Physiopathology of retinal degeneration in rd1 mouse model of retinitis pigmentosa: TGF-Β1, proteinases and oxidative stress mechanisms

Sat pal Ahuja, Poonam Ahuja-Jensen, Romeo A. Caffé, Magnus Abrahamson, Per Ekström, Theo Van Veen

Research output: Chapter in Book/Report/Conference proceedingBook chapterpeer-review

2 Citations (SciVal)

Abstract

The rd1 (retinal degeneration) mouse retina shows degeneration homologous to a form of retinitis pigmentosa with a rapid loss of rod photoreceptors and deficiency of retinal blood vessels. Due to Pde6brd1 gene mutation, β subunit of phosphodiesterase (PDE) of rd1 retina has an inactive PDE which elevates cGMP and Ca2+ ions level. In vitro retinal explants provide a system close to the in vivo situation, so both approaches were used to compare the status of oxidative stress, transforming growth factor-β1 (TGF-β1), sialylation, galactosylation of proteoglycans, and different proteinases-endogenous inhibitors systems participating in extracellular matrix (ECM) remodeling/degeneration and programmed cell death (PCD)/apoptosis in wt and rd1 mouse retinas. Proteins and desialylated sulfated glucosaminoglycan parts of proteoglycans in ECM of rd1 retina were, respectively, decreased and increased due to enhanced activities of proteinases. Desialylation increases the susceptibility of cells to phoagocytosis/apoptosis, decreased neurogenesis and faulty guidance cues for synaptogenesis. In vivo activities of total proteinases, matrix metalloproteinase-9 (MMP-9) and cathepsin B were increased in rd1 retina on postnatal day 14 (PN14), -21 and -28, due to relatively lower levels of tissue inhibitor of MMPs (TIMP-1) and cystatin C, respectively. This corresponded with increased in vitro secretion of these proteinases by rd1 retina. Cells including end-feet of Mueller cells in degenerating rd1 retina showed intense immunolabeling for MMP-9, MMP-2/TIMP-1, TIMP-2 and cathepsin B/cystatin C, and proteinases pool was increased by Mueller cells. Intense immunolabeling of ganglion cell (RGC) layer for cathepsin B and of inner-plexiform layer of both PN2/PN7 rd1 and wt retinas indicated importance of cathepsin B in synaptogenesis and PCD of RGC. Increased levels of TGF-β1 in vitro transiently increased the secretion of MMPs and cathepsins activities by wt explants which activate TGF-β1 and remodel the ECM for angiogenesis and ontogenetic PCD. Whereas, lower level of TGF-β1 and persistently higher activities of MMPs and cathepsins in rd1 retinas and conditioned medium, suggested that proteinases degraded TGF-β1 and ECM and caused retinal degeneration. Lower activities of glutathione-S-transferase and glutathione-peroxidase in rd1 retina contribute to oxidative stress which damages membranes and increased the expression, release/secretion of proteinases relative to their endogenous inhibitors. Participation of oxidative stress in rd1 retinal degeneration was further confirmed from the partial protection of rd1 photoreceptors by in vitro and/or in vivo supplementation with glutathione-S-transferase or a combination of antioxidants namely lutein, zeaxanthin, α-lipoic acid and reduced-L-glutathione. Treatment with combination(s) of broad spectrum proteinase inhibitor(s) and antioxidants needs investigation.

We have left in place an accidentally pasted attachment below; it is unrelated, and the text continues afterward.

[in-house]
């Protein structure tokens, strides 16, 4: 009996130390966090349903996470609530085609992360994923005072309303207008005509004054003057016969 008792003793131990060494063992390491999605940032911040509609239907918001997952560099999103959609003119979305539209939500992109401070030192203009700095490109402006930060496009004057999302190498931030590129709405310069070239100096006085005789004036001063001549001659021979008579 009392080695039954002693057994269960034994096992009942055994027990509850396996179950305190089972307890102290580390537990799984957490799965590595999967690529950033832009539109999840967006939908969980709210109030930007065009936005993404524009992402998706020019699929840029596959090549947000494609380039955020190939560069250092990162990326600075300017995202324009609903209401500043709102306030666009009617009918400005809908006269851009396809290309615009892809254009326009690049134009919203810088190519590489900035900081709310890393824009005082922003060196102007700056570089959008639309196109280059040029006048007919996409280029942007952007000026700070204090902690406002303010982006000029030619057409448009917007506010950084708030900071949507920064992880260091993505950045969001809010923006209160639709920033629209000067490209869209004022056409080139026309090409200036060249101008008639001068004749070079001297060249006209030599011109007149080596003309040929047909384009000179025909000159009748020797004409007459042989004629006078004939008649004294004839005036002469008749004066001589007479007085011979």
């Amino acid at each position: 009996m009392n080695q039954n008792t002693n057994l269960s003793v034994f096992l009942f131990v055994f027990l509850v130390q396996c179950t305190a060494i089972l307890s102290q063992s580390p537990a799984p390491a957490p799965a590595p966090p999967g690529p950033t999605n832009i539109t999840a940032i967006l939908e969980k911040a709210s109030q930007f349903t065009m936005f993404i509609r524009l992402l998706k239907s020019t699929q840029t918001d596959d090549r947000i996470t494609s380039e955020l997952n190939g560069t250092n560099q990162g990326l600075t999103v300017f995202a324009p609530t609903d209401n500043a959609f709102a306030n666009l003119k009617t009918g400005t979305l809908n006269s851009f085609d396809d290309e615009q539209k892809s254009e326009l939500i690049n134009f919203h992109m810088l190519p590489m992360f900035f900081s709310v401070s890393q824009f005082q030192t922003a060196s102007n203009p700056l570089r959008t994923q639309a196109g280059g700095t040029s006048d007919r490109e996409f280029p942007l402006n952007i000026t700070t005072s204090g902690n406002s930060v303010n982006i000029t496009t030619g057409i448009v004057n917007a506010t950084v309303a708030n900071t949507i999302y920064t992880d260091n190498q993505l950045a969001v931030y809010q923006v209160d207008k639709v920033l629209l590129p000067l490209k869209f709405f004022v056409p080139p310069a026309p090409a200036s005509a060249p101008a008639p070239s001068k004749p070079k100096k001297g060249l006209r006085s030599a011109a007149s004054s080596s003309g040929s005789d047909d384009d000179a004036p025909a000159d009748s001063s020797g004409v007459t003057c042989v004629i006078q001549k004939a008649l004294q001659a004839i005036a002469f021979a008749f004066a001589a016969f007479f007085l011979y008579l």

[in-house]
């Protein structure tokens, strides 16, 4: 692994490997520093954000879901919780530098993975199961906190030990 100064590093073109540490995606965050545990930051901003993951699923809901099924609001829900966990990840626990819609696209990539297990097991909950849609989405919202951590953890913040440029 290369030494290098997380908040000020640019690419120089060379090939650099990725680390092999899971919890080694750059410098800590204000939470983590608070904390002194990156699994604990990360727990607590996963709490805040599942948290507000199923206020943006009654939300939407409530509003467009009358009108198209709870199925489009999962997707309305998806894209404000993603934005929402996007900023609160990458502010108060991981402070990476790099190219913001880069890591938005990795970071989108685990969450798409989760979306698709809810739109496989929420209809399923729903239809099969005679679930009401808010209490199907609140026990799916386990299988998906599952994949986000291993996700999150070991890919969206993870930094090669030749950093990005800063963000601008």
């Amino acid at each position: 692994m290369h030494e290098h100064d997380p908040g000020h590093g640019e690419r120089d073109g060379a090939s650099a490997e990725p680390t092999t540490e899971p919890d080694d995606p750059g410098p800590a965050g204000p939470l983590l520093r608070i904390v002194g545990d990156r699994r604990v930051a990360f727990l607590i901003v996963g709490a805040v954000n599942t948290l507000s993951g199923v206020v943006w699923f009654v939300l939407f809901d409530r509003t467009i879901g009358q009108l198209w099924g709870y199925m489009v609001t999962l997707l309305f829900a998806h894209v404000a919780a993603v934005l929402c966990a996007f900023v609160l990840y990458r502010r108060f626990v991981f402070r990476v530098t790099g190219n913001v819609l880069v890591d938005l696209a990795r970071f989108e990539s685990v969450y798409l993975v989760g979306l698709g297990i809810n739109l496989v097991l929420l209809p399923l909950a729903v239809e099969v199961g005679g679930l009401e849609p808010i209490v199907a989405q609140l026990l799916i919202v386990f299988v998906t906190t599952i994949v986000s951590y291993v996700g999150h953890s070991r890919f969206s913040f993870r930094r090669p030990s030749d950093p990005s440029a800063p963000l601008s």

Original languageEnglish
Title of host publicationRetinal Degeneration: Causes, Diagnosis and Treatment
EditorsR. B. Catlin
PublisherNova Science Publishers, Inc.
Pages1-41
Number of pages41
ISBN (Print)978-160741007-2
Publication statusPublished - 2009 Feb

Subject classification (UKÄ)

  • Cell and Molecular Biology

Keywords

  • Cathepsins/cystatin C
  • In vivo/in vitro TGF-β1
  • MMPs/TIMPs
  • Proteoglycan levels
  • Rd1 mouse retina/retinal explants
  • Sialylation of proteoglycans

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